During the May-September 2009 period, the total hours with temperatures below 0°C and the absolute minimum temperatures in Ñacuñán (34°03' S, 67°58' W, similar to the study site: El Divisadero Cattle and Range Experimental Station), were 6 h and -1.8°C; 77 h and -7.1°C; 146 h and -6.1°C; 37 h and -4.7°C, and 54 h and -4.7°C in May, June, July, August and September, respectively. O. ellisiana suffered zero frost damage during this period (31).

Plants of O. ellisiana and O. ficus-indica, both obtained by micropropagation, were also established in Malargüe, Mendoza (35°28'8'' S, 69°35'07' W) in 1999. At this site, the mean daily minimum temperature of the coldest month is -4°C (29). Plants of O. ficus-indica froze to ground level while plants of O. ellisiana suffered no damage when temperatures dropped to -15°C in the winter of 2000 (30).

In an experiment carried out at the CCT Campus during 2014-2015, no frost damage was observed in the O. ellisiana cladodes, but it should be considered that winters of that period were not very rigorous, with a minimum temperature of -0.7°C (27).

Cladodes established in two places 5 km apart, with the same soil characteristics, a plain and a sand dune (10-15% slope) with north exposure, suffered frost damage that tended to be higher in the plain than in the dune. This difference can be explained by the cold protection provided by the dune (28). The latter could be taken as a recommendation for the implantation of O. ellisiana and other species in cold areas.

To arrive at a quantitative measure for freeze hardiness in perennials such as cacti, is difficult. Absolute minimum temperatures do not seem to be reliable indicators of freeze hardiness. Probably, a survey based on the average annual extreme minimum temperature during a 30-year period in the past, is more important than the lowest temperature ever occurred. Many plants that can survive a short period of exposure to cold, may not tolerate longer periods of cold weather. Therefore, using the USDA cold hardiness zones as a ranking criteria is advisable, given that most of the international botanical publications refer to them. Many other environmental factors, in addition to hardiness zones, contribute to the success or failure of plants such as light, soil moisture, temperature, humidity and duration of exposure to cold. The cold hardiness zones classification of some sites in which experiments with O. ellisiana have been carried out are 7 in Nevada, USA (69) and between 6 and 8 for Mendoza Province, Argentina (16).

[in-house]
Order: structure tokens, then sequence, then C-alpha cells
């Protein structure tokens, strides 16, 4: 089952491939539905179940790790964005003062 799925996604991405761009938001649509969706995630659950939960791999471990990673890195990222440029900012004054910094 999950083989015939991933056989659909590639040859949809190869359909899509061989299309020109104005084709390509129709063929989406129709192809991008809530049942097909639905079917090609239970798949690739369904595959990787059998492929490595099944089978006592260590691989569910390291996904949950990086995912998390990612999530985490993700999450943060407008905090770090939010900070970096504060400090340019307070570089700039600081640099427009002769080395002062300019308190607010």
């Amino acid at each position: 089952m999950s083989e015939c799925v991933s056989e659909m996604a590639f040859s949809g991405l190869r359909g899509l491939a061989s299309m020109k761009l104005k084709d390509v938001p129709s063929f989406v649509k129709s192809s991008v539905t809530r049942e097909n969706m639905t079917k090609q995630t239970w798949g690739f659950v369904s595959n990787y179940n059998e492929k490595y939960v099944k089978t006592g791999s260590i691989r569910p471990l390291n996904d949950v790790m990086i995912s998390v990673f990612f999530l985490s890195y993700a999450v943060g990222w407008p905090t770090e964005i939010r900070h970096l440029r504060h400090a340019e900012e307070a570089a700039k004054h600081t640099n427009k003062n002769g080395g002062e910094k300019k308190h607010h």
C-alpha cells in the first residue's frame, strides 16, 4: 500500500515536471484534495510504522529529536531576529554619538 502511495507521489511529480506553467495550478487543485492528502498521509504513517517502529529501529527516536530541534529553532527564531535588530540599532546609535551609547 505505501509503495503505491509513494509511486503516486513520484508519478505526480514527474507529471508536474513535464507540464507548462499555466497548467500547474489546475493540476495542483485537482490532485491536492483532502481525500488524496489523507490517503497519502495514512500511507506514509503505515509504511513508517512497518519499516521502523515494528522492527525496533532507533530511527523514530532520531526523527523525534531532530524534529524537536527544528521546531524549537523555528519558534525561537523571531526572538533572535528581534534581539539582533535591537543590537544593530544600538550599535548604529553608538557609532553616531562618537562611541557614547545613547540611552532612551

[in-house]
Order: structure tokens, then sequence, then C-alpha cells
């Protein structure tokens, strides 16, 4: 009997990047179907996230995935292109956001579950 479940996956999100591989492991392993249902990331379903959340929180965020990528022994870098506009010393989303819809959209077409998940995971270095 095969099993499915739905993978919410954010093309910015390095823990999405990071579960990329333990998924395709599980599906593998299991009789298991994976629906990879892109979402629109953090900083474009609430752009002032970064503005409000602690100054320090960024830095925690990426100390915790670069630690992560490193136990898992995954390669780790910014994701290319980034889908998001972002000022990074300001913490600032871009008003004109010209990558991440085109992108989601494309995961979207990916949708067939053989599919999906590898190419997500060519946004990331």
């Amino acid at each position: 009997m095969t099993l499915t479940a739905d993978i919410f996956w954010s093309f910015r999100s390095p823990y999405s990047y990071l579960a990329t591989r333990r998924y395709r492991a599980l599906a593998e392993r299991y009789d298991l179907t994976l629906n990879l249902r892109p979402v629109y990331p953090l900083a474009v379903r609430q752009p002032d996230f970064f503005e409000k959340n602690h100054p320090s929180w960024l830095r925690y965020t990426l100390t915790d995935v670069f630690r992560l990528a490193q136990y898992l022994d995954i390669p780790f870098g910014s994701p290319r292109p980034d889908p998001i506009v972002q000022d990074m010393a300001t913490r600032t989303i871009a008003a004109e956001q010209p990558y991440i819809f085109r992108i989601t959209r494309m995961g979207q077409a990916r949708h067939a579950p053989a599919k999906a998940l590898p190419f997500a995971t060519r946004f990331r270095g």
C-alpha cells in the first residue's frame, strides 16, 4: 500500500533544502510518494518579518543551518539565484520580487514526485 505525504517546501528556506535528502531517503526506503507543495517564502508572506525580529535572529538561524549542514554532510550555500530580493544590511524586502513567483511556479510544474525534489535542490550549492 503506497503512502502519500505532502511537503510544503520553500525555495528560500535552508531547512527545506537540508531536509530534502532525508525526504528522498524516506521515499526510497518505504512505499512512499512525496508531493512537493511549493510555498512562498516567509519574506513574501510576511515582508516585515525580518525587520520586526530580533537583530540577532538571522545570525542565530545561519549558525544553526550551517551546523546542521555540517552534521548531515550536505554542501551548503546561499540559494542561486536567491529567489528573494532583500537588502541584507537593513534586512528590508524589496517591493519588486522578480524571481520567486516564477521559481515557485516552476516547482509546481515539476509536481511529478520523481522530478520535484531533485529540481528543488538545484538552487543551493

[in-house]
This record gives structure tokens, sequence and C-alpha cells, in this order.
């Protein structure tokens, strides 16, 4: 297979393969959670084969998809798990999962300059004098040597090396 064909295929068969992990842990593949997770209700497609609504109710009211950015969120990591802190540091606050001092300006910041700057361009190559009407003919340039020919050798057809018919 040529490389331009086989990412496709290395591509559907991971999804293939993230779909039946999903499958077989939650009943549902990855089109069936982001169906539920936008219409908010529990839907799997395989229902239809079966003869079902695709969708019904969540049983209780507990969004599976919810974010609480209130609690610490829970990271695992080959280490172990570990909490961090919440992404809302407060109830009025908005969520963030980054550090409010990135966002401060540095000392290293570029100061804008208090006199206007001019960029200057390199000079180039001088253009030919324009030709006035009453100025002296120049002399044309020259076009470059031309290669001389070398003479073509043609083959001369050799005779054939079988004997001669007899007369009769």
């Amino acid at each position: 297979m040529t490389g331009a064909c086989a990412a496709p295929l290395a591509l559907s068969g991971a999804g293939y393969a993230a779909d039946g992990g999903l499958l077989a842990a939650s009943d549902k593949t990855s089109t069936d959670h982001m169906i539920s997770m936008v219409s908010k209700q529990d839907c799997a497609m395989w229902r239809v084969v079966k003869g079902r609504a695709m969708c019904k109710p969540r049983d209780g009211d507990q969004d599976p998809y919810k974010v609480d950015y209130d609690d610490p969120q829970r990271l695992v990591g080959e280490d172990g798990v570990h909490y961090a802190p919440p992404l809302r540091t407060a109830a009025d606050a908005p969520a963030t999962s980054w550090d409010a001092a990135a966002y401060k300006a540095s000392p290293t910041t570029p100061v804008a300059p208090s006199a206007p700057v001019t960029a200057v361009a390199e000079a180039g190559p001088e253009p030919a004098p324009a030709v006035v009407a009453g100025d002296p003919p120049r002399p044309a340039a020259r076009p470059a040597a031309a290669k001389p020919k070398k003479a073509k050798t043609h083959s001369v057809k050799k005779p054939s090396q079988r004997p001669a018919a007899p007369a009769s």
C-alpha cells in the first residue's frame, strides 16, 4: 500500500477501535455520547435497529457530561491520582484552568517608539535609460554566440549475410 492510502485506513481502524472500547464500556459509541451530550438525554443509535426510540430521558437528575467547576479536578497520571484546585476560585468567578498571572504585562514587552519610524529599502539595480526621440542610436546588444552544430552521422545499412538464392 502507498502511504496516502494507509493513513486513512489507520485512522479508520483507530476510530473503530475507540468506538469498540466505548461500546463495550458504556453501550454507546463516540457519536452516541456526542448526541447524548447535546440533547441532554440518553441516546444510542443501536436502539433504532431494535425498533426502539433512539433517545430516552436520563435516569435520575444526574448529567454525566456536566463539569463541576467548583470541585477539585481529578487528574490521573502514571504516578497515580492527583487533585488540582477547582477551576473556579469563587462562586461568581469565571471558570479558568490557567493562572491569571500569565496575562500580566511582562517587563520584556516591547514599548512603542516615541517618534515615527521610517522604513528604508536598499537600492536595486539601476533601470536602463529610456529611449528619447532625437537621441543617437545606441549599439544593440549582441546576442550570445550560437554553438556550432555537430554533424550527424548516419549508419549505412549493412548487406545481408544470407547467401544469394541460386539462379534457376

It has been reported that in Deming, New Mexico, USA, USDA cold hardiness zone 7 (68), O. ellisiana never freezes. Clone 1364 of O. ellisiana was also not damaged by the worst freeze over 15 years in San Angelo, Texas, USA. Therefore it can be recommended for cold hardiness zone 7.

The adaptability of O. ellisiana to USDA cold hardiness zone 7 has important international ramifications. In North America, USDA cold hardiness zone 7 extends from the high elevation Chihuahua Desert of Mexico in the south, westward to southern Nevada and eastward through southern New Mexico, northern Texas, the states along the Gulf of Mexico and as far north as North Carolina. Tunisian researchers have obtained clones for testing in the foothills of the Atlas Mountains. Climates with USDA zone 7 are also located in the arid regions of southern Asia such as the foothills of the Himalayas in India and Pakistan (13). In Argentina, USDA cold hardiness zone 7 includes locations such as La Quiaca, Santa Rosa, Neuquén, Río Colorado, Villa Reynolds and Ushuaia (16).


The production of O. ellisiana to O. ficus-indica ratio ranged from about 0.30 - 0.35 (1, 34) to 0.5 (H. Le Houérou, pers. comm. 1995). While O. ellisiana is not economically promising as it does not produce edible fruit and presents insufficient immature growth on a year-round basis to be a vegetable (nopalito) variety (34), it is an encouraging species to be used as forage in cold areas.

In Mendoza, Argentina, after a 2-year growth period, O. ellisiana plants obtained by micropropagation, established at 1 m x 5 m spacing, had reached 20.9, 22.2, and 24.8 cm in height under no irrigation, with 30 mm every 30 days and 15 mm every 15 days respectively, totaling 150 mm during the whole growing season. Plant height for the 30 mm every 30 days treatment was significantly higher than that for the no-irrigation treatment. However, irrigation did not significantly affect above-ground biomass production (g DM plant-1) and stem-area index (SAI) (cm2 plant-1). Nevertheless, dry-matter production and SAI tended to be higher in the irrigated plots than in the non-irrigated ones. Total biomass production (kg DM ha-1) was 146, 157, and 208 for no irrigation, 15-15 and 30-30 treatments, respectively (30). These dry-matter productions were obtained with a total water input during the growing season of 383 mm in 1999-2000 (150 mm irrigation plus 233 mm rainfall) and 369 mm in 2000-2001 (150 mm irrigation plus 219 mm rainfall).